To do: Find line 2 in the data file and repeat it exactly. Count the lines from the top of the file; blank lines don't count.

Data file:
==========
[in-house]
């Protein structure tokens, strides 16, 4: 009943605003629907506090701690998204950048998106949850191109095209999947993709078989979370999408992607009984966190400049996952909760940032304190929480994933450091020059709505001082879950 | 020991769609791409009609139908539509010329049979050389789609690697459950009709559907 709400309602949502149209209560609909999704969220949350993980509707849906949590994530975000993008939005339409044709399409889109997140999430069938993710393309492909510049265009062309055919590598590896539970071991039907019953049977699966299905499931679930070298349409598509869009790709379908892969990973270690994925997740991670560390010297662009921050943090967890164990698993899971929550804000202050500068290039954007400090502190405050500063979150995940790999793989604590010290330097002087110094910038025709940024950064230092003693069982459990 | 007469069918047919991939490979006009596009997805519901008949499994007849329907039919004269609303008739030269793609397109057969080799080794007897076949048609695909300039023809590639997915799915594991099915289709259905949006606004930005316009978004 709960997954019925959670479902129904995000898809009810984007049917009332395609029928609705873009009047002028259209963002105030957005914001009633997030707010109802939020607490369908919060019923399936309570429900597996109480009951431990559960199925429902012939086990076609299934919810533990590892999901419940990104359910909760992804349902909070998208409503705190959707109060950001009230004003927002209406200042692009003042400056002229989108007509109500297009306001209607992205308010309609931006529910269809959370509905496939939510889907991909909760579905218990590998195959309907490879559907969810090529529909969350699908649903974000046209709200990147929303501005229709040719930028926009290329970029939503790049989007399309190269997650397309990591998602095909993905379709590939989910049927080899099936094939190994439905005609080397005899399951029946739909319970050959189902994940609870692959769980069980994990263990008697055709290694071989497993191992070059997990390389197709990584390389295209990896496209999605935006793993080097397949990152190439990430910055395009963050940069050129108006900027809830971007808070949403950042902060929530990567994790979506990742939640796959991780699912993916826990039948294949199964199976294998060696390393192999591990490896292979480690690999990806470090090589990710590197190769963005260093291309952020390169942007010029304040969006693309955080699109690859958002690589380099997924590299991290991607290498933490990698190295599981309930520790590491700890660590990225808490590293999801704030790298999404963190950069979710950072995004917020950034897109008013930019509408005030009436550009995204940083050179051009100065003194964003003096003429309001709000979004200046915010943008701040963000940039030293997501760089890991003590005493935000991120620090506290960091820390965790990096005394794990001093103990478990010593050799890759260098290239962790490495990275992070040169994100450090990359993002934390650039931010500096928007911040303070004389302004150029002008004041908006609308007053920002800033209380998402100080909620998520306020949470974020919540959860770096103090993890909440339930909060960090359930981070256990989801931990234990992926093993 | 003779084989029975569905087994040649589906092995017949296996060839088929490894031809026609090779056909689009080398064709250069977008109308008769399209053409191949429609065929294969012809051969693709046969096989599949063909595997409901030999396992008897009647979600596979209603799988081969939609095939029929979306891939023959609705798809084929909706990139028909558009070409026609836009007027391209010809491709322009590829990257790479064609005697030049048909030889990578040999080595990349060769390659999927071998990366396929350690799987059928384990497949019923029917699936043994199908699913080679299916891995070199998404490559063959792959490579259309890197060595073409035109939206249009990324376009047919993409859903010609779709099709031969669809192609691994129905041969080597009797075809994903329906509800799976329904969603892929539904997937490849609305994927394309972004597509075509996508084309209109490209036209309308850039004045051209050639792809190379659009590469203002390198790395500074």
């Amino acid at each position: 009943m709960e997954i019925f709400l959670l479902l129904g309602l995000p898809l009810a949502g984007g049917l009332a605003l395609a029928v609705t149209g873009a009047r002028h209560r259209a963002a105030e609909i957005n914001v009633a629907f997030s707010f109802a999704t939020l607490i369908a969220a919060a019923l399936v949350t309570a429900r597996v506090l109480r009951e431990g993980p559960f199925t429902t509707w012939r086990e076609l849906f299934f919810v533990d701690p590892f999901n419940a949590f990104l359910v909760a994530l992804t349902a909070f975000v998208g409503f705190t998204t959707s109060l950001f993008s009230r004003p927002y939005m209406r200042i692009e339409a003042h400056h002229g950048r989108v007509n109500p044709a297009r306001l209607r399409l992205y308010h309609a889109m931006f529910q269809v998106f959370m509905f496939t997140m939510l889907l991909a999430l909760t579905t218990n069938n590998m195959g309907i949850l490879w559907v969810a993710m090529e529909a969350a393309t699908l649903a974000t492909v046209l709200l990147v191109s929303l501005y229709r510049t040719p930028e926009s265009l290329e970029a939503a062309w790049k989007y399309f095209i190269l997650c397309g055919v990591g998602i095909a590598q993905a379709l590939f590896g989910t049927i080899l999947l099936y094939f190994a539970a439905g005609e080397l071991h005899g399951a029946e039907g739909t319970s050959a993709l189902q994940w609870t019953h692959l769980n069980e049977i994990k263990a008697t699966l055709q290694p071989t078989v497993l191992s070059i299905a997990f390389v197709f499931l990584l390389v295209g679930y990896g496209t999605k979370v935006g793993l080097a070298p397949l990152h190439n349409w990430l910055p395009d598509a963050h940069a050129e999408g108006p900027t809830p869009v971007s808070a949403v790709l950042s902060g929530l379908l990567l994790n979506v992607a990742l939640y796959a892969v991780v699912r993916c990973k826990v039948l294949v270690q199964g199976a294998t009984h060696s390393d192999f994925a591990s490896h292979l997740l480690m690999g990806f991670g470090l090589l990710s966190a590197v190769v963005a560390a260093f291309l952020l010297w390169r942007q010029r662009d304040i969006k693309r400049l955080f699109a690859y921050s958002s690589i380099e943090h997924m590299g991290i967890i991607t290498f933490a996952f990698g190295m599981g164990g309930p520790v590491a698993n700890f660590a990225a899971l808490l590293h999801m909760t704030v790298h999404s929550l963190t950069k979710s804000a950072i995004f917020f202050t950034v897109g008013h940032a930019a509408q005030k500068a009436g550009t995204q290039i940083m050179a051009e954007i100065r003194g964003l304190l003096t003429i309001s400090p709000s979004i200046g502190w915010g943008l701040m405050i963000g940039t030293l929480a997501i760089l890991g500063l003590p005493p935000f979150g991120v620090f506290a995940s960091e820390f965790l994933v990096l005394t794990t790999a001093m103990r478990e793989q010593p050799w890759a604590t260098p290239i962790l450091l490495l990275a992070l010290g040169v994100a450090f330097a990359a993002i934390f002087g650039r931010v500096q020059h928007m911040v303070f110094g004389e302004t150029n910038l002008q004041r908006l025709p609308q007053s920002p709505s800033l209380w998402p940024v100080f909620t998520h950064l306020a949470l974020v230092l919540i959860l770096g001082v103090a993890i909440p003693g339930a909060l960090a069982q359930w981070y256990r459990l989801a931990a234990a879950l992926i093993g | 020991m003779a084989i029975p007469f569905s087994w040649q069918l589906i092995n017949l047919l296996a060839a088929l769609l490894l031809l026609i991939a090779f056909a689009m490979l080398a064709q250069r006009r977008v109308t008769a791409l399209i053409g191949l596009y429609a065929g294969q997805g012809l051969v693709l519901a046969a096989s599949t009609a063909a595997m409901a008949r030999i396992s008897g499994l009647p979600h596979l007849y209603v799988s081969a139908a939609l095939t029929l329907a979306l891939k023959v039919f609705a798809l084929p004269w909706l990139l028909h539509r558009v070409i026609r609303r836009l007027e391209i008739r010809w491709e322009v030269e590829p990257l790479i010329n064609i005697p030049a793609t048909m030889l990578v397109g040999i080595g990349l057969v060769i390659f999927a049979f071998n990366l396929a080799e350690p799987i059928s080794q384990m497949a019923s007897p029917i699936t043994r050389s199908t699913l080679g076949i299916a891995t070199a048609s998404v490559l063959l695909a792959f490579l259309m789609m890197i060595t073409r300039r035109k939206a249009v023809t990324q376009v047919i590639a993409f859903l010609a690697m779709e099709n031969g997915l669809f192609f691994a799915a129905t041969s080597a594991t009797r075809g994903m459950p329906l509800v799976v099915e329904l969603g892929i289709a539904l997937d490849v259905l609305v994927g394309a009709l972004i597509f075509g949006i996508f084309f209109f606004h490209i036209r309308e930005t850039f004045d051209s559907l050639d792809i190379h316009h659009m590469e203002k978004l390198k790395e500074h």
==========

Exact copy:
């Protein structure tokens, strides 16, 4: 009943605003629907506090701690998204950048998106949850191109095209999947993709078989979370999408992607009984966190400049996952909760940032304190929480994933450091020059709505001082879950 | 020991769609791409009609139908539509010329049979050389789609690697459950009709559907 709400309602949502149209209560609909999704969220949350993980509707849906949590994530975000993008939005339409044709399409889109997140999430069938993710393309492909510049265009062309055919590598590896539970071991039907019953049977699966299905499931679930070298349409598509869009790709379908892969990973270690994925997740991670560390010297662009921050943090967890164990698993899971929550804000202050500068290039954007400090502190405050500063979150995940790999793989604590010290330097002087110094910038025709940024950064230092003693069982459990 | 007469069918047919991939490979006009596009997805519901008949499994007849329907039919004269609303008739030269793609397109057969080799080794007897076949048609695909300039023809590639997915799915594991099915289709259905949006606004930005316009978004 709960997954019925959670479902129904995000898809009810984007049917009332395609029928609705873009009047002028259209963002105030957005914001009633997030707010109802939020607490369908919060019923399936309570429900597996109480009951431990559960199925429902012939086990076609299934919810533990590892999901419940990104359910909760992804349902909070998208409503705190959707109060950001009230004003927002209406200042692009003042400056002229989108007509109500297009306001209607992205308010309609931006529910269809959370509905496939939510889907991909909760579905218990590998195959309907490879559907969810090529529909969350699908649903974000046209709200990147929303501005229709040719930028926009290329970029939503790049989007399309190269997650397309990591998602095909993905379709590939989910049927080899099936094939190994439905005609080397005899399951029946739909319970050959189902994940609870692959769980069980994990263990008697055709290694071989497993191992070059997990390389197709990584390389295209990896496209999605935006793993080097397949990152190439990430910055395009963050940069050129108006900027809830971007808070949403950042902060929530990567994790979506990742939640796959991780699912993916826990039948294949199964199976294998060696390393192999591990490896292979480690690999990806470090090589990710590197190769963005260093291309952020390169942007010029304040969006693309955080699109690859958002690589380099997924590299991290991607290498933490990698190295599981309930520790590491700890660590990225808490590293999801704030790298999404963190950069979710950072995004917020950034897109008013930019509408005030009436550009995204940083050179051009100065003194964003003096003429309001709000979004200046915010943008701040963000940039030293997501760089890991003590005493935000991120620090506290960091820390965790990096005394794990001093103990478990010593050799890759260098290239962790490495990275992070040169994100450090990359993002934390650039931010500096928007911040303070004389302004150029002008004041908006609308007053920002800033209380998402100080909620998520306020949470974020919540959860770096103090993890909440339930909060960090359930981070256990989801931990234990992926093993 | 003779084989029975569905087994040649589906092995017949296996060839088929490894031809026609090779056909689009080398064709250069977008109308008769399209053409191949429609065929294969012809051969693709046969096989599949063909595997409901030999396992008897009647979600596979209603799988081969939609095939029929979306891939023959609705798809084929909706990139028909558009070409026609836009007027391209010809491709322009590829990257790479064609005697030049048909030889990578040999080595990349060769390659999927071998990366396929350690799987059928384990497949019923029917699936043994199908699913080679299916891995070199998404490559063959792959490579259309890197060595073409035109939206249009990324376009047919993409859903010609779709099709031969669809192609691994129905041969080597009797075809994903329906509800799976329904969603892929539904997937490849609305994927394309972004597509075509996508084309209109490209036209309308850039004045051209050639792809190379659009590469203002390198790395500074």